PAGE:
announcement in the London Gazette, or may take the form of a letter from the Private Secretary to The Queen. In the case of Commonwealth or foreign campaign service medals, collective permission will usually be promulgated through DCI or DINs. Details of any Commonwealth or foreign award for which permission to accept and wear has been given must be entered on the individual’s record of service. (See Paragraph 14 for awards without permission to wear).

3. Commanding officers are responsible for ensuring that personnel under their command wear only those medals or ribbons to which they are entitled, and for ensuring that the appropriate entries have been made in records of service.

4. Enquiries about the wearing of decorations (United Kingdom, Commonwealth, Foreign or International Organisations’) for gallantry or for meritorious service, in an operational theatre or otherwise, should be directed to Service Secretaries’ staffs. The Ministry of Defence Medal Office will answer queries on ‘campaign’ or similar medals.

Order of Wear

5. Instructions on the order in which awards are to be worn are published from time to time in the London Gazette. The most recent instruction was published on 17 Mar 03 and was titled “The London Gazette of Friday 14 March 2003 Supplement No. 1 Number 56878” and covers only those awards commonly seen within the Armed Forces. The London Gazettes can be found at http://www.london-gazette.co.uk. To ascertain the position in which an award not listed in this instruction should be worn, the London Gazette instruction should be consulted or the matter should be raised with Service Secretaries’ staffs.

United Kingdom Campaign, General Service and Operational Service Medals

6. Campaign medals currently in wear are:

a. South Atlantic Medal: 02 Apr 82 to 12 Jul 82.
b. Gulf Medal: 02 Aug 90 to 07 Mar 91.
c. Iraq Medal: 20 Jan 03 to present day.

7. The General Service Medal, 1962, with the following clasps, is currently in wear:

a. Northern Ireland: 14 Aug 69 to present day.
b. Dhofar: 01 Oct 69 to 03 Sep 76.
c. Lebanon: 07 Feb 83 to 09 Mar 84.
d. Mine clearance – Gulf of Suez: 15 Aug 84 to 15 Oct 84.
e. Gulf: 17 Nov 86 to 28 Feb 89.
f. Kuwait: 8 Mar 91 to 30 Sep 91.
g. Northern Iraq/South Turkey: 06 Apr 91 to 17 Jul 91.
h. Air Operations – Iraq: 16 Jul 91 to 18 Mar 03.


8. The Operational Service Medal has been awarded since 2000 as follows:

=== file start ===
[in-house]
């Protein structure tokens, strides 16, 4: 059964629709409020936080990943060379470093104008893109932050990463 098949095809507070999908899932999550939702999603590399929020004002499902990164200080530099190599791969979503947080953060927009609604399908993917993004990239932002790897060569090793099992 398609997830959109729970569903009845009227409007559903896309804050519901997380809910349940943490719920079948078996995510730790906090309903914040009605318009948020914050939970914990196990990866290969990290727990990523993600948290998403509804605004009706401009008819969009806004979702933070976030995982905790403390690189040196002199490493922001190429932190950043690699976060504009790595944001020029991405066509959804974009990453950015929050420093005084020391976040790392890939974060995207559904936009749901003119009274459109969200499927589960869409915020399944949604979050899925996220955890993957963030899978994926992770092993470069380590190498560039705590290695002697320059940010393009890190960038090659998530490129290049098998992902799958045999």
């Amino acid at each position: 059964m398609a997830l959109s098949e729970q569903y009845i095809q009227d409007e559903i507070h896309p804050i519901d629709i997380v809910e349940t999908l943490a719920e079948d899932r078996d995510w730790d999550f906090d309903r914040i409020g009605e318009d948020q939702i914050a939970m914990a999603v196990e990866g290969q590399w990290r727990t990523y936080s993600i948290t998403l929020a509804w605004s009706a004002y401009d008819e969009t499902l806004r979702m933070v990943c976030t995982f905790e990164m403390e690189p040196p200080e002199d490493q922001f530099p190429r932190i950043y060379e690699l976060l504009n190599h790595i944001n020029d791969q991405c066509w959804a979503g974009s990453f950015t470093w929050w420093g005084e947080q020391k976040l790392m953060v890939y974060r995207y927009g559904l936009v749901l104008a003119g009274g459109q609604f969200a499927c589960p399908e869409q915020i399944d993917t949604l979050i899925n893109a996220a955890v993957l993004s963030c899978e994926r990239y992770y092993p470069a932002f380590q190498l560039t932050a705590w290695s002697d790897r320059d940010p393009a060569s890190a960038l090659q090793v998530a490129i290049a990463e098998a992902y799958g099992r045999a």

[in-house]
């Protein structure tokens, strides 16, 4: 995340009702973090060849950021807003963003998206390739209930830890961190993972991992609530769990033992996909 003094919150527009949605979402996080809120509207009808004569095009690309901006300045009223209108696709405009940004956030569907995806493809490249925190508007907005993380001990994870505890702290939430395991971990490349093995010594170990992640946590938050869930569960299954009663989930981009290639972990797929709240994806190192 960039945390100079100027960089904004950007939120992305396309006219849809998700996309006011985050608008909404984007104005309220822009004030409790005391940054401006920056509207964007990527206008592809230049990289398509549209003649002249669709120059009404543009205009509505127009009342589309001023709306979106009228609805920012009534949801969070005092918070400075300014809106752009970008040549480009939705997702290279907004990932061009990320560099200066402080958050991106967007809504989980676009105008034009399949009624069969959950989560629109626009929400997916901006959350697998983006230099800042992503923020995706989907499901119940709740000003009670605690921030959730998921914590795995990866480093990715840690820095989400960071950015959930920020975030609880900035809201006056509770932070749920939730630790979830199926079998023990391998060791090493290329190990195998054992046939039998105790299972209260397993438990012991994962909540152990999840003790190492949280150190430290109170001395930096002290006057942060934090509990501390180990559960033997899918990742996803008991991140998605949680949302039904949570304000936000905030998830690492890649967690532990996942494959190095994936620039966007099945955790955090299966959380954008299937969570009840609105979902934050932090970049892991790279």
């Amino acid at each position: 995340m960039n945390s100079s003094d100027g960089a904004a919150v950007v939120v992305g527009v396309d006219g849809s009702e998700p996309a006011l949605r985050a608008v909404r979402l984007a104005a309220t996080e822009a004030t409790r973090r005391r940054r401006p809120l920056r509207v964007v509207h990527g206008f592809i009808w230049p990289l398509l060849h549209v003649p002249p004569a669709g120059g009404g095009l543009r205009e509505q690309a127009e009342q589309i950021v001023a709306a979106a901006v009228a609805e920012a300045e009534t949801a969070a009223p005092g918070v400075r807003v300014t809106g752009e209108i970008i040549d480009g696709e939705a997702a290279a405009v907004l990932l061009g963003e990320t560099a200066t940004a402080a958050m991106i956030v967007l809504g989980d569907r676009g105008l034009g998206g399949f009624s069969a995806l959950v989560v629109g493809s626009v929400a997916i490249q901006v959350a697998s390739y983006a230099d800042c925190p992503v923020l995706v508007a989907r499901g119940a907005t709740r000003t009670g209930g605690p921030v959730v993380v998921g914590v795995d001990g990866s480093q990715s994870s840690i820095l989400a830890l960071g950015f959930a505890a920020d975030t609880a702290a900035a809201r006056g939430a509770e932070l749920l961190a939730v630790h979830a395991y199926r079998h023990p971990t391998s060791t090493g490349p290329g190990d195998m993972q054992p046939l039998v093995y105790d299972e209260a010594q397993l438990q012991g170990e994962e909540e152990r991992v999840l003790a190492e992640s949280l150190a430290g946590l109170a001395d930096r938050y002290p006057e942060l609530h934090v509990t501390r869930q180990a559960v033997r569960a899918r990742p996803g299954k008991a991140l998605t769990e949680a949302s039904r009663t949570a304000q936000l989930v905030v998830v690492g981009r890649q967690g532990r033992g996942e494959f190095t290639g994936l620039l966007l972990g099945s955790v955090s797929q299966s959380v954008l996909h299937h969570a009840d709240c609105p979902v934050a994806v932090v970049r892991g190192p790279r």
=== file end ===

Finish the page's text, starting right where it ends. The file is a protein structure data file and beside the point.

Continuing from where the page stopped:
a. Sierra Leone OSM: 05 May 00 to 31 Jul 02.
b. Afghanistan OSM: 11 Sep 01 to present day.
c. Democratic Republic of Congo: 14 Jun 03 to 10 Sep 03.


9. The medals in paragraphs 6-8 above are worn in the order in which the recipient qualified for them. Medals awarded by International Organisations

10. Permission to accept and wear the following awards has been given:

a. United Nations Medal for service with:
(i) UNFICYP (Cyprus): 27 Mar 64 to date to be decided.
(ii) UNTAG (Namibia): 01 Apr 89 to 31 Mar 90.
(iii) UNIKOM (Iraq/Kuwait): 01 Apr 91 to 06 Oct 03.
(iv) MINURSO (Western Sahara): 10 Apr 91 to date to be decided.
(v) UNAMIC/UNTAC (Cambodia): 01 Oct 91 to 30 Sep 93.
(vi) UNPROFOR (Yugoslavia): 01 Mar 92 to 31 Dec 95.
(vii) UNOMIG (Georgia): 23 Aug 93 to date to be decided.
(viii) UNAMIR (Rwanda): 01 Oct 93 to 31 Mar 96.
(ix) UNAVEM 3 (Angola): 01 Feb 95 to 01 Jun 97.
(x) UNOMSIL/UNAMSIL (Sierra Leone): 1 Jun 98 to date to be decided.
(xi) UNAMET/UNTAET (East Timor): 7 Jun 99 to date to be decided.
(xii) UNMIK (Kosovo): 10 Jun 99 to date to be decided.
(xiii) MONUC (Congo): 30 Nov 99 to date to be decided.
(xiv) UNMEE (Ethiopia/Eritrea): 15 Sep 00 to date to be decided.


b. United Nations Special Service Medal with Clasp:
(i) UNOCHA (Mine-clearance – Peshawar): 1989 – 1990.
(ii) Sarajevo Airlift: 03 Jul 92 to 12 Jan 96.
(iii) UNSCOM (Iraq): Apr 91 to 17 Dec 99.


c. NATO Medal with ribbon/clasp for:
(i) Former Republic of Yugoslavia*: 01 Jul 92 to 31 Dec 02.
(ii) Kosovo*: 13 Oct 98 to 31 Dec 02.
(iii) Macedonia: 01 Jun 01 to 31 Dec 02
.

d. NATO Non-Article 5 Medal:
(i) Balkans (Non-Article 5): 01 Jan 03 to date to be decided.
(N.B. Macedonia [FYROM] elements ceased on 31 Mar 03 and the Bosnia Herzegovina elements ceased on 01 Dec 04).


e. European Community Monitoring Mission Medal (Yugoslavia): 25 May 91 to 30 Jun 92.

f. Western European Union Mission Medal* (Yugoslavia): 01 Jul 92 to 31 Dec 96.


The above medals are worn in the same manner as United Kingdom medals, ie, in the order in which the individual qualified for them. All UN medals and those annotated with an asterisk above may be worn with numerals indicating repeated tours.

[b]Other Foreign and Commonwealth Medals Authorised for Wear

11. Permission to accept and wear the following awards has been given:

a. Malaysia General Service Medal: 11 Aug 66 to 31 Dec 89. (Loan Service only).
b. Muscat/Oman Dhofar Medal: 23 May 65 to 30 Sep 76. (Loan Service only).
c. UNITAS (Republic of South Africa): 01 Jun 94 to 26 Apr 03 (BMATT only).
d. Australian INTERFET (East Timor): 16 Sep 99 to 10 Apr 00. It is worn as a Commonwealth medal instituted by the Sovereign, i.e. after all United Kingdom awards.[/b]

Golden Jubilee Medal

I Have all the above Medals. But not the Jubilee Medal..................... thats for Losers